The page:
Page 1

JESSICA’S LAW IMPLEMENATION “Jessica’s Law clearly states that sex offenders who are released from prison are not to live within 2,000 feet of schools and parks, among other restrictions. Following the passage of this new law, the state has been working aggressively to enforce these residency restrictions, and to utilize new technology such as GPS to monitor sex offenders more effectively. ” “California’s parole division is working closely with law enforcement at the local level to implement Jessica’s Law, and to better monitor sex offenders released from prison.” -- Secretary James Tilton, Oct. 11, 2007. CDCR IS ENFORCING JESSICA’S LAW • • •

Proposition 83, commonly referred to as Jessica’s Law, was passed by voters on Nov. 7, 2006; The law’s most significant provisions prohibit sex offenders from residing within 2,000 feet of any school and park where children congregate, and mandate Global Positioning Satellite (GPS) supervision for life; The law also increases sentences for some sex crimes, including life sentences for some offenses that victimize children, and modifies the criteria for Sexually Violent Predators, thereby increasing the number of sex offenders who are eligible for a civil commitment to the California Department of Mental Health for treatment rather than being released on parole; Parole agents from the California Department of Corrections and Rehabilitation’s (CDCR) Division of Adult Parole Operations are responsible for enforcing the terms and conditions of Jessica’s Law while a parolee is under the state’s jurisdiction.


Sex offender parolees released from prison on or after Nov. 8, 2006 are prohibited from living within 2,000 feet of any school and park where children congregate; CDCR parole agents are actively enforcing Jessica’s Law’s 2,000 foot residency restrictions. Parolees found to be in non-compliant housing can be arrested for violating the terms and conditions of their parole, and referred to the Board of Parole Hearings for a revocation hearing, and possibly returned to prison. All parolees released from prison on or after Nov. 8, 2006 must comply with the law’s residency requirements. Beginning on Aug. 17, 2007, all sex offender parolees subject to the provisions of Jessica’s Law who were out of compliance with the residency restrictions, were notified in person and in writing of their obligation to relocate. CDCR parole agents gave parolees whose residences were measured by GPS and found to be within a 2,000 foot radius of a school and/or park a 45 day notice to find compliant housing. Due to legal challenges, some parolees were given up to 55 days to relocate;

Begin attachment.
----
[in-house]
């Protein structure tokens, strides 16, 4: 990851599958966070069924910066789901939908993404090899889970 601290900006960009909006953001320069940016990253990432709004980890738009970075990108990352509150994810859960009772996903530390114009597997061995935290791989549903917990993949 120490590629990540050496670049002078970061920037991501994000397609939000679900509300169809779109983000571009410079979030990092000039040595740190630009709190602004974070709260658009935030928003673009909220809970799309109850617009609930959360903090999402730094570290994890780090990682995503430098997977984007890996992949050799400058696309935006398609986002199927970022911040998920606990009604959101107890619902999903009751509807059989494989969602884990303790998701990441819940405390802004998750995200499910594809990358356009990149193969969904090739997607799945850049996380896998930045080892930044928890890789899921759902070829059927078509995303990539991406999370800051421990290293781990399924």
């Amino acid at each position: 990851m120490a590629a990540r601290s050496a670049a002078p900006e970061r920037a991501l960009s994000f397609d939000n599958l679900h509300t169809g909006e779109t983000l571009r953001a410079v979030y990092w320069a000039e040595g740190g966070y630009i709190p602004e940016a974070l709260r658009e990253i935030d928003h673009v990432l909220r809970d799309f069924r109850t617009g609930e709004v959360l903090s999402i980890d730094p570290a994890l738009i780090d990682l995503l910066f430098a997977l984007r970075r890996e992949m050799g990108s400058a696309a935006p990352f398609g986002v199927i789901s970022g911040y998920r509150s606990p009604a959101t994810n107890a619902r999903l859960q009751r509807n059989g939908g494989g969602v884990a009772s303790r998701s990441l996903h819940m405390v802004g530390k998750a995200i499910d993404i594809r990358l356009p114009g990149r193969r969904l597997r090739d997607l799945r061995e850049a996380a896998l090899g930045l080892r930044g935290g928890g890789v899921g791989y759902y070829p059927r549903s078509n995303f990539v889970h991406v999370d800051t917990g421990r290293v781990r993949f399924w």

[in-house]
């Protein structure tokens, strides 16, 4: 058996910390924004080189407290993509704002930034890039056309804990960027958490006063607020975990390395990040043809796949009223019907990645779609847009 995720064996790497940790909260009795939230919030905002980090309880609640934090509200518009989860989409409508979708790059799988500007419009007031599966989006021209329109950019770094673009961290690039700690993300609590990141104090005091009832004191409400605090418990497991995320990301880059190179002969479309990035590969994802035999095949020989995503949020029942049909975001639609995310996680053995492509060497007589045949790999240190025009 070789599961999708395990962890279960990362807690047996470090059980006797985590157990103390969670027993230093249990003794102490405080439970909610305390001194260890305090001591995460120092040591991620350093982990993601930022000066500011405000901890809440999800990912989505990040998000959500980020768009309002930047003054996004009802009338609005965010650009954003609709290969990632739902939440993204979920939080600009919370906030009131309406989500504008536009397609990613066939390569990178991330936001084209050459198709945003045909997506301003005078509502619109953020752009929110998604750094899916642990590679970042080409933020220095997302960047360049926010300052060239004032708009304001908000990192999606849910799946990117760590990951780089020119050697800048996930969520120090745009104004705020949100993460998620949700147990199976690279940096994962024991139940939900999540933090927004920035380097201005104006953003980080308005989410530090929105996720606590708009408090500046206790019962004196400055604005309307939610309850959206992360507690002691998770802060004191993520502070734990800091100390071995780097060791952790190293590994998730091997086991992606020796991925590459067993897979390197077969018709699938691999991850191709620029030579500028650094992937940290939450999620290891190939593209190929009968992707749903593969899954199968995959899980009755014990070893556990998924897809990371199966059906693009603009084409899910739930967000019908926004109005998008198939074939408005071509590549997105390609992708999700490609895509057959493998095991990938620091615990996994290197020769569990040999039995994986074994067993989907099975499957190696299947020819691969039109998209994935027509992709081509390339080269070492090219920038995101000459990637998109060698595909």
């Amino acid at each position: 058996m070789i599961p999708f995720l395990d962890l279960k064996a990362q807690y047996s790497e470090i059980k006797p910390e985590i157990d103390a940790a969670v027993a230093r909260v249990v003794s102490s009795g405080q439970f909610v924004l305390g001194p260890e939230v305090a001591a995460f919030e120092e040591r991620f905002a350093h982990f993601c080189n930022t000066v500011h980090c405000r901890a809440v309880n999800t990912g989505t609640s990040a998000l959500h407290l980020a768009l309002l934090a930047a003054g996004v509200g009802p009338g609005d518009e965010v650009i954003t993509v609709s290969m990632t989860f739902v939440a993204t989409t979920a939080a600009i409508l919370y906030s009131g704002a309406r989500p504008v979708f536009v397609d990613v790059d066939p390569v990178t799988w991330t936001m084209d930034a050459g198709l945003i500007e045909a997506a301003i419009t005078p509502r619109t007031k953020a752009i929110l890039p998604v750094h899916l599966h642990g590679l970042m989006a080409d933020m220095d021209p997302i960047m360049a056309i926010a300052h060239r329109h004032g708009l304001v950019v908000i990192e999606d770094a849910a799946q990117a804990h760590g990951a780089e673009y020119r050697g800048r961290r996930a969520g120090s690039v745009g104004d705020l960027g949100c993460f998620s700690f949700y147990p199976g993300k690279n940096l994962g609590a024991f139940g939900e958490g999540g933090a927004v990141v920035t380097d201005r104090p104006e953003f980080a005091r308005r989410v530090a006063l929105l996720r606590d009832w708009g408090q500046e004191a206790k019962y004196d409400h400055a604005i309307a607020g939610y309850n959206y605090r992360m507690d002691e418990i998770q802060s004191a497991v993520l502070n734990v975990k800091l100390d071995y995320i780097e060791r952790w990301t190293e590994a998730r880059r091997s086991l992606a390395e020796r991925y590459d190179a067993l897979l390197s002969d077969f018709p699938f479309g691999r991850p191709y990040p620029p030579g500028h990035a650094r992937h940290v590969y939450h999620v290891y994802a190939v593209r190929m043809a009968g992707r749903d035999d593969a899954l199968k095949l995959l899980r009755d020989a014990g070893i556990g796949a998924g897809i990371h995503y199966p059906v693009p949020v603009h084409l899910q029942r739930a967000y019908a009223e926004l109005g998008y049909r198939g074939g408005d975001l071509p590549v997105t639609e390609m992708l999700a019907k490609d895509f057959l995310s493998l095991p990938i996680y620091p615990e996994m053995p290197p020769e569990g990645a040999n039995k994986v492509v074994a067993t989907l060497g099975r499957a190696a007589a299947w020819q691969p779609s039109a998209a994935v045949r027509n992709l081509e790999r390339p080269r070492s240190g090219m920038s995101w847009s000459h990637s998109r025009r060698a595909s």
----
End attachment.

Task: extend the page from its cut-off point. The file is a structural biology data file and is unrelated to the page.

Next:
In response to Jessica’s Law residency restrictions, some sex offenders have declared themselves homeless or transient. Parole agents strongly encourage sex offender parolees to find housing that is in compliance with Jessica’s Law rather than registering as transient.